Wells Fargo’s CEO John Stumpf deserves every bit of the anger that the Senate Banking Committee directed at him for leading Wells Fargo while it created more than 2 million fake deposit and credit-card accounts, and then charged unknowing customers for them.
Stumpf has tried to lay the blame at the feet of workers. But this was not the behavior of a few out-of-control workers. The problem was systematic, and it followed from Wells Fargo’s use of high-stakes sales quotas for its employees. As the Los Angeles City Attorney’s office explained in its lawsuit, these quotas were often impossible to fulfill, and yet employees who fell short were often fired.
But Wells Fargo’s failure points to a broader problem. After all, this is hardly the first time Wells has faced scrutiny for illegal acts. As Senator Sherrod Brown (D-OH) pointed out, this is only one of 39 enforcement actions that Wells has faced in the last ten years.
They’re able to make such astronomical amounts thanks in part to the many loopholes in our financial regulation. So-called “activist” hedge funds, for example, abuse lax securities laws to gain large stakes in public companies, and then demand cost-cutting, layoffs, and more debt. These moves enrich the hedge funds while often dooming the companies they acquire.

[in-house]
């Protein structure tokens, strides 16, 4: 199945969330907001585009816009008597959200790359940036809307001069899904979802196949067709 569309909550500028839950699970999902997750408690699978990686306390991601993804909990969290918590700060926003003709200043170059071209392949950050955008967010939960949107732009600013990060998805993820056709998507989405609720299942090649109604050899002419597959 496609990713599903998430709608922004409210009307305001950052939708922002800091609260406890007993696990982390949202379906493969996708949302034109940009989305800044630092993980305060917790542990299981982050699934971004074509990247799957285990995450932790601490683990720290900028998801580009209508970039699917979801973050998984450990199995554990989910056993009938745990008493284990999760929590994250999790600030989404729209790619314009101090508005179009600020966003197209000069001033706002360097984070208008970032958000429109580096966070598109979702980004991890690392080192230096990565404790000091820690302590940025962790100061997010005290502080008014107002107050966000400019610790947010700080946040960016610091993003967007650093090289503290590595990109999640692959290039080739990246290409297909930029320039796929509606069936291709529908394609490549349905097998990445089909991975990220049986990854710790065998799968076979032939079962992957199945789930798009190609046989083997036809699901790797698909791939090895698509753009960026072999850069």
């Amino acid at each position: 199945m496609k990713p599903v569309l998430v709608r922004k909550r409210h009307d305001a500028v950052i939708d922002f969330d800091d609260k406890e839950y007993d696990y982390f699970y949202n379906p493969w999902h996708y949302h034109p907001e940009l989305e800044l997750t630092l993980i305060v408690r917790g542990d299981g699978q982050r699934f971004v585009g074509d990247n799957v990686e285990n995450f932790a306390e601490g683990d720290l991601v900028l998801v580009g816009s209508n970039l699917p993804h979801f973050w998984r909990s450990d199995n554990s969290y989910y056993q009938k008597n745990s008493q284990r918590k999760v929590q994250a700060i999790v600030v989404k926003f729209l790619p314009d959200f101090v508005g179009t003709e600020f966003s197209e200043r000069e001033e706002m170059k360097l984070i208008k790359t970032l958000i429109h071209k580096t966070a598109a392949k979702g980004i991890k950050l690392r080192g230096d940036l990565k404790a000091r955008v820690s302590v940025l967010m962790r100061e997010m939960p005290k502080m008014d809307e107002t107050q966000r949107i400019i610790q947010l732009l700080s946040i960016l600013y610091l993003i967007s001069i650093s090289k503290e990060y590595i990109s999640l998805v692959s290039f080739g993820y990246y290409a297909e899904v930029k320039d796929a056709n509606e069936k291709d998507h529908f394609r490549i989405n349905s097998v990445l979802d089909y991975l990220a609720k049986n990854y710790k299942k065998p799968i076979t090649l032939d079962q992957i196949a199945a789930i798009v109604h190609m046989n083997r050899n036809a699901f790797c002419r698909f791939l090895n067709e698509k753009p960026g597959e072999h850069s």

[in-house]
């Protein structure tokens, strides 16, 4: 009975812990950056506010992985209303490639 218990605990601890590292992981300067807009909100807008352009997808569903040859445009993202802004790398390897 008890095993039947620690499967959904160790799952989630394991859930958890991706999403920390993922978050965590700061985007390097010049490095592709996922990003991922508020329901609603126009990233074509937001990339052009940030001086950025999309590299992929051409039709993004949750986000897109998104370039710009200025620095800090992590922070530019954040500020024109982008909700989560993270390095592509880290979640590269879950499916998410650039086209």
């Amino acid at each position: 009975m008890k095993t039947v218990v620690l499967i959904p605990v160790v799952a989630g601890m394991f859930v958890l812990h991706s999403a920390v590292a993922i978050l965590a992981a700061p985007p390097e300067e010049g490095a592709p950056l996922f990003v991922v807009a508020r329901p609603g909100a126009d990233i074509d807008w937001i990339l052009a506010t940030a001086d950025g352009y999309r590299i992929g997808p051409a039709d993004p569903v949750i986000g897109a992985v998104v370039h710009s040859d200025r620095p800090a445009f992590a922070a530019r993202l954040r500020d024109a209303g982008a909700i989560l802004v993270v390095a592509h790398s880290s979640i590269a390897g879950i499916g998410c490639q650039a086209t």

To top it off, hedge funds are costly investments whose performance often just mirrors the stock market overall, despite charging exorbitant fees. In 2015, those fees added up to a cool $13 billion in compensation for the 25 managers at the top of Reuters’ list.
The Department of Housing and Urban Development (HUD) has said that it would take $11 billion over ten years to provide housing subsidies to 550,000 more families — an amount that could effectively end family homelessness, since in January 2015, HUD found that 564,708 people were homeless on a given night.
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